You can Touch my Katamari any day of the week
The Prince returns in a welcomed return of the King of the Cosmos. As always, the quirky story, unique art style and truly original gameplay helps set Touch My Katamari apart from most other games, bringing with it an addictive experience driven by challenging mechanics. Can you help bring order back to the cosmos?
What Touch My Katamari Got Right
Same ol’ quirky Katamari humour - Silly, bubbly and confusing, the story in Touch My Katamari is about as coherent as the gameplay is generic. Just like other games in the Katamari series, this strange tale has plenty of kind-hearted moments, complimented by its fair share of childish humour and mature undertones. As always you will end up in control of the Prince, the King of the Cosmos’ energetic and ever-faithful son, rolling around a ball and collecting anything in your path. Once you reach the minimum size, the ball will be transformed into a star, and only then can the right order be brought back to the Universe.
Yep. Doesn’t make much sense to me either. But it really doesn’t want to. The game is called, “Touch My Katamari” after all, and it’s in its quirkiness that makes the experience so memorable.
Challenging but fun gameplay- The objective generally sounds simple enough: roll a large ball around one of 12 environments collecting as many items as possible, slowly increasing so as to collect larger items. For a majority of the stages you simply move around collecting a whole bunch of everything, while a handful give you set objectives that prove to be a little more challenging. One, for example, dictates that you collect the largest of the cows and bears scattered around the place, a harder task than one might imagine.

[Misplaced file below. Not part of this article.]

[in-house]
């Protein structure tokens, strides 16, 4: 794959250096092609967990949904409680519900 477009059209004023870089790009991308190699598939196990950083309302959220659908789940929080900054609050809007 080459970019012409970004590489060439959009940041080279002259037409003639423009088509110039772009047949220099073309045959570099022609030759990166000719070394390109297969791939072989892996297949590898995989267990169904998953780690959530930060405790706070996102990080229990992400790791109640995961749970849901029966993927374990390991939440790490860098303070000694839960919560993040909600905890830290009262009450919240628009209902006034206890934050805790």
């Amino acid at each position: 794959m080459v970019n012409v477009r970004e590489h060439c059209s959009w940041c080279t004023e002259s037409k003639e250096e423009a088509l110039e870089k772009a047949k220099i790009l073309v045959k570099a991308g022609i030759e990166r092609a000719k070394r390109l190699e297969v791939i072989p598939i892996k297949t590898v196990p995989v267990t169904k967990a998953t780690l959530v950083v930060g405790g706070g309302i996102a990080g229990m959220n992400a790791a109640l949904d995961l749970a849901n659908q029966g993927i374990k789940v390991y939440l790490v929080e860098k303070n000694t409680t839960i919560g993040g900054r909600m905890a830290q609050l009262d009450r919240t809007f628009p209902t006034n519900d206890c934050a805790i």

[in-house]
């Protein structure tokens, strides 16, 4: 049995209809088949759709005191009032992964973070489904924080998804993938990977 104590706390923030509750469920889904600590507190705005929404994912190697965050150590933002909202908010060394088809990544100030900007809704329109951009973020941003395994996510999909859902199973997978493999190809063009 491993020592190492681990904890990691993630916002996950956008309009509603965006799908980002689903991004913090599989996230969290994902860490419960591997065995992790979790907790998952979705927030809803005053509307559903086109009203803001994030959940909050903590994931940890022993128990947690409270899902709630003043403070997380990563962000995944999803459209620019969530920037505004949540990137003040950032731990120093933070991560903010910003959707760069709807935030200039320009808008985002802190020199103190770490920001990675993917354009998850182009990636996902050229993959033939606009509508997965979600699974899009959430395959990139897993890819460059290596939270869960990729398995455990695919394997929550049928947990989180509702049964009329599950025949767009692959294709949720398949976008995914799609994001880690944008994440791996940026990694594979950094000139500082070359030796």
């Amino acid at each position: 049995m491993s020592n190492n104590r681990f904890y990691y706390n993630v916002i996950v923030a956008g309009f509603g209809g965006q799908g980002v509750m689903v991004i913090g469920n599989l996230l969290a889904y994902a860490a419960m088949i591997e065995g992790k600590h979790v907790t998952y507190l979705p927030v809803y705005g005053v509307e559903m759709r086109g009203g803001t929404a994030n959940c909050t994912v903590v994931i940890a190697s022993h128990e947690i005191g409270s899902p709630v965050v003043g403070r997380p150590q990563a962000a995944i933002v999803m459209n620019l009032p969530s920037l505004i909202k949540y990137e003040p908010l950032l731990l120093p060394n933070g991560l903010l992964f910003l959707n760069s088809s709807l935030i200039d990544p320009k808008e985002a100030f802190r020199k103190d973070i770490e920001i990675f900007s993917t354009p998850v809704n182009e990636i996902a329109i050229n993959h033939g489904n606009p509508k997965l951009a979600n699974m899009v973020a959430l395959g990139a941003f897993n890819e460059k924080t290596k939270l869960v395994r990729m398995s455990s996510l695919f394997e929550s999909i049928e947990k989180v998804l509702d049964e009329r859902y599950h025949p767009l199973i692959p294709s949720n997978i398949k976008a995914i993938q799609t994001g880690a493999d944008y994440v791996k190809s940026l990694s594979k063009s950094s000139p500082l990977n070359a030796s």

While the limited number of unique objectives is disappointing, there are a number of collectibles scattered around each level, including a lost cousin, and your performance will determine what score out of 100 you get from the King. Your score determines your candy count, with candy being the game’s main currency for purchasing new costumes and the like.
Unique design - The Katamari series has never really set out to wow you with its visuals. Instead, it relies on a decisively unique design that is specific to the franchise. Blocked, jagged characters give it a nostalgic retro feel, while scattered items look cool and give the environments a unique feel.
What Touch My Katamari Got Wrong
Over too soon - It’s a shame that there isn’t more of the unique stages to play through. The game doesn’t take very long to finish, and you’ll initially spend most of the time reading through text as the game’s tedious introduction forces you to read the King’s never-ending blabbering. The missions are fun on their own accord, and there is definitely incentive to go back to collect every cousin and curio scattered around the place, but the more challenging objectives mix the experience up enough to make their lacking a disappointment.
Not especially accessible - Touch My Katamari is the first game in the series to use two analog sticks, which certainly makes the gameplay a lot easier than it was on the PSP, but doesn’t fix many of the issues that have plagued other portable versions. The classic setup has both analog sticks acting as the control for the Prince, while the standard control setup has the left stick as the controller and the right as the camera. Neither seem as though they would be especially accessible to newcomers, and often the movement and camera make the experience feel a little stiff. The touch screen allows you to change the shape of the ball, sometimes to fit into certain areas so as to complete an objective, but the size of the Vita’s screen often makes this more of a chore than any sort of intuitive gameplay implementation.
The Final Verdict
Fans of the series will be pleased to know that the trademark Katamari quirkiness is retained in this latest portable outing. It’s just as challenging and addictive, although the frustrating camera and stiff movements might make gameplay a deterrent for those not especially familiar with the series.